Every year, federal agencies submit budget requests to Congress for the upcoming fiscal year. These budget justifications contain a wealth of information, including details about past program performance and proposed policy initiatives. Unfortunately, these budget justifications aren’t always easy to find. In response to this problem, Senators Gary Peters (D-MI) and Rob Portman (R-OH) have introduced a common-sense reform, the Congressional Budget Justification Transparency Act of 2019 (S. 2560). This bill would create a centralized hub for the hundreds of annual budget justifications, allowing taxpayers to better understand how the federal government is spending their tax dollars.
The act has three primary aims. First, it would require the Office of Management and Budget (OMB) as well as the U.S. Department of the Treasury to publish all available budgetary justifications on USASpending.gov. Second, it would require a complete listing of agencies filing a budget justification. Finally, it builds on current OMB guidance promoting uniformity across agencies regarding the preparation and posting of budget justifications.
Consolidating budget justifications is a continuation of transparency legislation passed in 2006. The Federal Funding Accountability and Transparency Act established USASpending.gov, a website where the public can examine government contracts, departmental spending, and trends in federal spending over a ten-year window, making it easier for taxpayers to understand how tax dollars are spent. Yet the database lacks the agency justification documents. The Peters-Portman bill aims to make these justification documents readily accessible to provide a detailed and more complete picture of how agencies use taxpayer money. With an increase in publicly accessible data, agency accountability should increase and reflect good stewardship of taxpayer money.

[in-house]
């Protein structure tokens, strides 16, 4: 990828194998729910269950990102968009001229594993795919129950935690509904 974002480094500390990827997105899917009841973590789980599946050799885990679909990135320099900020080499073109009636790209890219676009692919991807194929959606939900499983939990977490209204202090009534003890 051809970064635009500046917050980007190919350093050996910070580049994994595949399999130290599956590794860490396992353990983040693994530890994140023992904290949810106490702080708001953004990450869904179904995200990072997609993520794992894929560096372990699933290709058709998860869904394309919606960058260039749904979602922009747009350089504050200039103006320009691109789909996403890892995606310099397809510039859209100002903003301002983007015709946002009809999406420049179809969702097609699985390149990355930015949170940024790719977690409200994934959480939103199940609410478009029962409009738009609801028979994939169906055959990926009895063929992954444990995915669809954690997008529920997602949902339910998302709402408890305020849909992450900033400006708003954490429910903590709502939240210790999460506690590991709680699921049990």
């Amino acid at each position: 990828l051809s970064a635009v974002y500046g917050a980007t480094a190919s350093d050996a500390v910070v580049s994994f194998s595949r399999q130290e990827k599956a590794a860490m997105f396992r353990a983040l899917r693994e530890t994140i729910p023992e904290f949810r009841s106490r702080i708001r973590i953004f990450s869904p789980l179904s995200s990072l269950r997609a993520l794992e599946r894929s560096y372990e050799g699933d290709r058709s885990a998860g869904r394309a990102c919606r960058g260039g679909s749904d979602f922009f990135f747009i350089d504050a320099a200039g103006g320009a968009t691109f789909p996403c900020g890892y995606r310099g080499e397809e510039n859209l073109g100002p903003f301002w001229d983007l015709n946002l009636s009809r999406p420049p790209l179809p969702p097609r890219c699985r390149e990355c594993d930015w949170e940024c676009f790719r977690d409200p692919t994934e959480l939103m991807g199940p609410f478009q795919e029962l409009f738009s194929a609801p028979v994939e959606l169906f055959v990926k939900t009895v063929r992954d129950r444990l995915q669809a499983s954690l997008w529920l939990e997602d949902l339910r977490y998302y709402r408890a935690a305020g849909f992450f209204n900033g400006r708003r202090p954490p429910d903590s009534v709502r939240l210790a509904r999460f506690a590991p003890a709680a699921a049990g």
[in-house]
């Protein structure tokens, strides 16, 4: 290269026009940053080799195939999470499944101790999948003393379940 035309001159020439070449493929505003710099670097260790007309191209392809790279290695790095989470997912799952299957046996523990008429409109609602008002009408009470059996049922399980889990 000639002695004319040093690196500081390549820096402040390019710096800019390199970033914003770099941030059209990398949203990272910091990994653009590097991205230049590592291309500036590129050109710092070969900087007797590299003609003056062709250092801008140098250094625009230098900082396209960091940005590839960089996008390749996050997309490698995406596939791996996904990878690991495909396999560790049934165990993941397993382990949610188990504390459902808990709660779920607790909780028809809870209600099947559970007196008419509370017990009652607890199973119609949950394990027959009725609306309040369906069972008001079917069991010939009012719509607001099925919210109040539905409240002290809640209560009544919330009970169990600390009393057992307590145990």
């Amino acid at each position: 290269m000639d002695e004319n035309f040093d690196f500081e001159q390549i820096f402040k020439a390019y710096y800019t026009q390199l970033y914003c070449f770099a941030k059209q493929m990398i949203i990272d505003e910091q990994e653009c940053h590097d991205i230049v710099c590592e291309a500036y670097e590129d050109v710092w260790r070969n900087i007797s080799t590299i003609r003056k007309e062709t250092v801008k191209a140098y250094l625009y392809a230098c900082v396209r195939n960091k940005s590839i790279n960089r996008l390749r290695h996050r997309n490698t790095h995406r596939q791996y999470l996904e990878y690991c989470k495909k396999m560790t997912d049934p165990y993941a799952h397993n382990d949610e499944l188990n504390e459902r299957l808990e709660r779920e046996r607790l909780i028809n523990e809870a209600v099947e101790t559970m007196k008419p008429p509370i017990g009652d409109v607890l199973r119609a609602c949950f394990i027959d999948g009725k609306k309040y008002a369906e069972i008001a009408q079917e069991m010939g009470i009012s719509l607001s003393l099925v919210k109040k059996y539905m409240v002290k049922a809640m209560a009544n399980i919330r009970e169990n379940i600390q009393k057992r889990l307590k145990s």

According to the bill’s sponsors, agencies and departments submitted 356 budget justifications last year. This bill would also require that OMB maintain a comprehensive list of the justifications submitted by each agency, including the date they were received. With a complete listing of agency budget justifications OMB, Congress, and the public can identify agencies failing to meet budget requirements.
The final thrust of the bill is to reinforce and expand OMB’s existing guidance capacity for budget justifications. The bill seeks to develop a standard for federal agencies posting the related documents on dedicated web pages, including “/budget” in the URL: memorable and searchable. With OMB’s guidance, justifications will follow a systematized pattern, making public and congressional consumption easier. Standards for justification documents already exist in the form of OMB Circular A-110, but this bill would require OMB to clarify or reissue standards or templates for the submission of justifications.
This bill presents an excellent opportunity for increased transparency in the budget process, allowing insight into agency spending priorities for the coming fiscal year. Taxpayers deserve to know where and how their money is being spent, and this bill provides an excellent vehicle to make accessible that data. This bill would be a win for taxpayers by ensuring the availability of public finances that should have been easily accessible long ago.